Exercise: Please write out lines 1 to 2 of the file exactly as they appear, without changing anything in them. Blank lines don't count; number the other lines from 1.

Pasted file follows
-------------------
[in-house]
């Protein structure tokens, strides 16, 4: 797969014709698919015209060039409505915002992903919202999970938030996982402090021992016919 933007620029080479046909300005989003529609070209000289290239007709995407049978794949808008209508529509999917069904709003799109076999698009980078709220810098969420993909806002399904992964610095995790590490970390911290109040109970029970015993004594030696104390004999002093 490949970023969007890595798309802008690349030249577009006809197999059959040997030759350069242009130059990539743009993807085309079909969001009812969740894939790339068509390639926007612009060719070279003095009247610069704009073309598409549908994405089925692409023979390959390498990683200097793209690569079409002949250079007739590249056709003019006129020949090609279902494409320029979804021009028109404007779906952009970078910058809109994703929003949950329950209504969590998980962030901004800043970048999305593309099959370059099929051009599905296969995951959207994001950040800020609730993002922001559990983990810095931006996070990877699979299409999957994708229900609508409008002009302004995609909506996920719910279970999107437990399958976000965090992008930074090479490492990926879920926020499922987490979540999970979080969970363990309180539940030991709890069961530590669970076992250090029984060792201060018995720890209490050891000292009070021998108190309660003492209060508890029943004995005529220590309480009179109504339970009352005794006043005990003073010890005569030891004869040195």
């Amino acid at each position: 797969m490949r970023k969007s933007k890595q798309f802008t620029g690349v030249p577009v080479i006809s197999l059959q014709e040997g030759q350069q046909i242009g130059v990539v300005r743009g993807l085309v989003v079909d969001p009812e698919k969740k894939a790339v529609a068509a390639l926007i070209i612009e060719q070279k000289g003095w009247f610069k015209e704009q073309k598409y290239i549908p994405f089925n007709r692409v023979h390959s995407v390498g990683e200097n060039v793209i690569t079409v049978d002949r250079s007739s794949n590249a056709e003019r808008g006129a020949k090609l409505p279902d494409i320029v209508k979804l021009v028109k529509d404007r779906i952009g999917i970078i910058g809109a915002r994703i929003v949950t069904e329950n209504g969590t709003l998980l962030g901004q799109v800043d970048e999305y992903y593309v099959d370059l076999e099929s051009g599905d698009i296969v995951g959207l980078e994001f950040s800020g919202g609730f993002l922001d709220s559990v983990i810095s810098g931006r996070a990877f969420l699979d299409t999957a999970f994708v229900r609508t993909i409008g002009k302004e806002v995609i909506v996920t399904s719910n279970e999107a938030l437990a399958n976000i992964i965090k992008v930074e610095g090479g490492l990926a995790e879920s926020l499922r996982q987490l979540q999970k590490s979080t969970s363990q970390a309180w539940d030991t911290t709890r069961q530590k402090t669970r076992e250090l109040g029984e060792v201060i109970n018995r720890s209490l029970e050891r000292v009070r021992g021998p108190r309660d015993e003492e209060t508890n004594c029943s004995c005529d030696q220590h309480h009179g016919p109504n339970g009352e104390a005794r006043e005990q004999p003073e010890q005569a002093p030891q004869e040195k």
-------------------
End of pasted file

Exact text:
[in-house]
């Protein structure tokens, strides 16, 4: 797969014709698919015209060039409505915002992903919202999970938030996982402090021992016919 933007620029080479046909300005989003529609070209000289290239007709995407049978794949808008209508529509999917069904709003799109076999698009980078709220810098969420993909806002399904992964610095995790590490970390911290109040109970029970015993004594030696104390004999002093 490949970023969007890595798309802008690349030249577009006809197999059959040997030759350069242009130059990539743009993807085309079909969001009812969740894939790339068509390639926007612009060719070279003095009247610069704009073309598409549908994405089925692409023979390959390498990683200097793209690569079409002949250079007739590249056709003019006129020949090609279902494409320029979804021009028109404007779906952009970078910058809109994703929003949950329950209504969590998980962030901004800043970048999305593309099959370059099929051009599905296969995951959207994001950040800020609730993002922001559990983990810095931006996070990877699979299409999957994708229900609508409008002009302004995609909506996920719910279970999107437990399958976000965090992008930074090479490492990926879920926020499922987490979540999970979080969970363990309180539940030991709890069961530590669970076992250090029984060792201060018995720890209490050891000292009070021998108190309660003492209060508890029943004995005529220590309480009179109504339970009352005794006043005990003073010890005569030891004869040195």